A man in a light blue shirt stands with his arms folded. An abstract painting behind him consists of geometric shapes in earth tones.
Marcin Węgrzynek. Image: Aon

‘Asking questions is crucial’ in the role of a business analyst

20 May 2021

Working in Kraków for Aon, Marcin Węgrzynek has built up experience across business intelligence-focused projects. Here, he shares what his role entails.

Having started out in Aon as a business analyst in 2017, Marcin Węgrzynek is currently manager of a business data analysis team in the company’s centre for innovation and analytics in Kraków.

Węgrzynek is part of a team that is building a data warehouse solution and acquiring new data sources to support global analytics products and services.

Here, we learn more about the job of a business analyst and how Węgrzynek’s experience with Aon led to his managerial role this year.

‘Acting as a bridge between the technical side and business side is very common in my role’

If there is such a thing, can you describe a typical day in your job at Aon?

That’s the beauty of working in this area, there’s nothing typical in this job! Even if you spend a few years building a unified approach for a reporting solution, there is no guarantee that you’ll end up with a fully generic data model that allows you to integrate every data source, even if it’s derived from a substantially similar area.

In other words, typically, every day I deal with various challenges that arise from working with data. This can’t be done only with a computer. Understanding the processes behind datasets is just as important. How you gain knowledge about these processes is through a lot of communication with business users and stakeholders. Acting as a bridge between the technical side and business side is very common in my role.

What kind of projects do you work on?

My projects predominantly relate to enhancements of our data warehouse and data model. These are driven by acquiring new data sources that need integration within our solution. As a result, we get a ‘single source of truth’ for financial, and other client and colleague analytics. Once integrated and unified, this data can be used to feed specific services and products that allow our clients and colleagues to access key metrics unique to Aon, therefore giving them a significant competitive edge.

One of my current projects revolves around a suite of self-service tools and insights to provide in-depth analysis of working capital, credit control and fiduciary metrics that inform specific day-to-day decisions. The metrics analysis enables efficiencies for teams to support processes improving cash flow, reducing bad debt provisions, and impacting collection and invoicing processes.

What skills do you use on a daily basis?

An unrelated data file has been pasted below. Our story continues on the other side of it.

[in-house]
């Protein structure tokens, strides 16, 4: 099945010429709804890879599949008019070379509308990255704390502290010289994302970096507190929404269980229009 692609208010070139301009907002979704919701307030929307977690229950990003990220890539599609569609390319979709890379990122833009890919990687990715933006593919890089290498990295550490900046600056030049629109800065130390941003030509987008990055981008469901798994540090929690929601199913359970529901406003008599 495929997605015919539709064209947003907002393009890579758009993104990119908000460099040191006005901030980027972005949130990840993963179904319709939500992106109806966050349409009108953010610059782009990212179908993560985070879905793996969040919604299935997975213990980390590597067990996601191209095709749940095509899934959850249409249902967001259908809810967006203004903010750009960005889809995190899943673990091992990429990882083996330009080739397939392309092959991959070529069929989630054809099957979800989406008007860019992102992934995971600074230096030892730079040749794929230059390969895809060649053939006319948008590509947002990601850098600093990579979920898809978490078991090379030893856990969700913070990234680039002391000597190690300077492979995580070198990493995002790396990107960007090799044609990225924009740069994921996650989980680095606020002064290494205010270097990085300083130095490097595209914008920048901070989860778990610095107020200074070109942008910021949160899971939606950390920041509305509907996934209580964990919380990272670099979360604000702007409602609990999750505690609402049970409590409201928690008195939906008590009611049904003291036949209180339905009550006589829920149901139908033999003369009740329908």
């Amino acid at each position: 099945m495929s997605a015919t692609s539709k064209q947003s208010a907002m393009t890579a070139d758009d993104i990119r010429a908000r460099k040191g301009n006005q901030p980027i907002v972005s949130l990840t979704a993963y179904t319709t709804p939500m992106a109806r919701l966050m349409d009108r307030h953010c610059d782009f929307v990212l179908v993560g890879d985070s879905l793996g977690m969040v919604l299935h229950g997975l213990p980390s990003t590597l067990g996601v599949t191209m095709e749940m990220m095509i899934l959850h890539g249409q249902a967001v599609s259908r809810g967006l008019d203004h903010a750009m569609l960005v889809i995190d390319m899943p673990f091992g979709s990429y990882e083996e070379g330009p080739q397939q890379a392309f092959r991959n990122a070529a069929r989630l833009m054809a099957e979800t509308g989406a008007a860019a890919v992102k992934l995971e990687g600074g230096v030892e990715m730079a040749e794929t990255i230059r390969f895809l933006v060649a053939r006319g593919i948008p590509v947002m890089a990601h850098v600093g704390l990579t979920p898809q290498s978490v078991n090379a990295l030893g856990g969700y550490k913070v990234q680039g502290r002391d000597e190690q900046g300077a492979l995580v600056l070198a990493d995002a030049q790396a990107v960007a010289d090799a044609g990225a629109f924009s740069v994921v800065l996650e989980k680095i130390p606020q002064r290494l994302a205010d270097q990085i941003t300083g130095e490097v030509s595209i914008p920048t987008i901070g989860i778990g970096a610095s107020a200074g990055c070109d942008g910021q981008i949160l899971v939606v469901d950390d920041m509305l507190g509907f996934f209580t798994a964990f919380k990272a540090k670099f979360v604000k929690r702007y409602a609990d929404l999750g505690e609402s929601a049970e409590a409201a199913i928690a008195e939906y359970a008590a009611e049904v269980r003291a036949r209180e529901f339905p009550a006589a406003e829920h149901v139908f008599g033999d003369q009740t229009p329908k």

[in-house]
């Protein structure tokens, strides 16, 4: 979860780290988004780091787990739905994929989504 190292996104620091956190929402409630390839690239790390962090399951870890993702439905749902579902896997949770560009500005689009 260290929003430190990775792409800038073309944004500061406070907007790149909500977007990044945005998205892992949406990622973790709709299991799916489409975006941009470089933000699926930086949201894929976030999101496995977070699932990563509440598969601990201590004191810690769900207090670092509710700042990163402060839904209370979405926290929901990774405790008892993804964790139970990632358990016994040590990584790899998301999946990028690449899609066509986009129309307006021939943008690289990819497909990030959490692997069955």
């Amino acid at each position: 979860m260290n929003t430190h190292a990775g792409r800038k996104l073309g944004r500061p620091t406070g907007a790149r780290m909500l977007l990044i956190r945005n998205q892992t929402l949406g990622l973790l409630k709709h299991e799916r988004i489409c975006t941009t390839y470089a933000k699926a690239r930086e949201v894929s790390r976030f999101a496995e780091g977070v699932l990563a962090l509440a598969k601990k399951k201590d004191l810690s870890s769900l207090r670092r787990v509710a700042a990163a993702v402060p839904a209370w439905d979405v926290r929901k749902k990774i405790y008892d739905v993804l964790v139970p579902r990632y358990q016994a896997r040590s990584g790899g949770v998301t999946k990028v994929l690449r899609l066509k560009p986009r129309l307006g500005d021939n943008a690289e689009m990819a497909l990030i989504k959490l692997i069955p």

Communication, analytical thinking, technical skills, project management and requirements gathering. These are probably the top skills that hiring managers will look for in a business analytics role. I can fully agree, they are fundamental. A combination of all these is the key to success.

What is the hardest part of your working day?

I think that switching between initiatives and priorities is probably the most time-consuming part of my job. It can be frustrating at times. Working with different data sources and various stakeholders can also be challenging. It’s natural that context-switching can impact your focus and that’s something I am always trying to improve.

Do you have any productivity tips that help you through the working day?

There are no stupid questions. Never be afraid to ask about something that you don’t fully understand. When you deal with a completely new area, in which you simply don’t have any experience, you might get lost. That’s OK. Always look for answers coming from experts. Most of them will be happy to share their knowledge with you.

In larger projects, track your progress and focus on key deliverables. This way you won’t end up in a never-ending loop of ‘small additional enhancements’. These can cause a lot of extra work and make reaching the deadline far more difficult than anticipated.

When you first started as a business analyst, what were you most surprised to learn was important in this role?

Asking the right people the right questions. As I already said, asking questions is crucial in my role. It allows me to learn and understand things that are often not that obvious. I like to find the answers myself, but the volume of new components I needed to learn was just too high to continue down that path. I had to reach out to colleagues with greater experience, and it has paid off.

How has this role changed as this sector has grown and evolved?

As global trends show, the need to analyse our data is constantly growing. You can see it every day, where almost all industries have to deal with migration to a new and better environment, data engine or visualisation tool. It’s starting to impact everyone, from data engineers and architects, through to data scientists, data analysts and the end users.

In my role, it means I must keep up with all those changes, since each product or project involves cooperation with various team members and having good working knowledge of the tools they use.

What do you enjoy most about leading a business analytics team?

Definitely the most enjoyable part is knowing that this job has a meaning. That after all the work the whole team does, it’s serving a distinct purpose. It doesn’t matter if we enable new capabilities, help to cut costs or improve business processes. The outcome is never the same, but it’s always noticeable and important.

The second thing I enjoy is that I get to work with different people in different positions and roles. Being often in the centre of what’s going on in the project allows me to see the big picture. Not just in terms of my project scope, but also getting a glimpse into the firm’s broader objectives.

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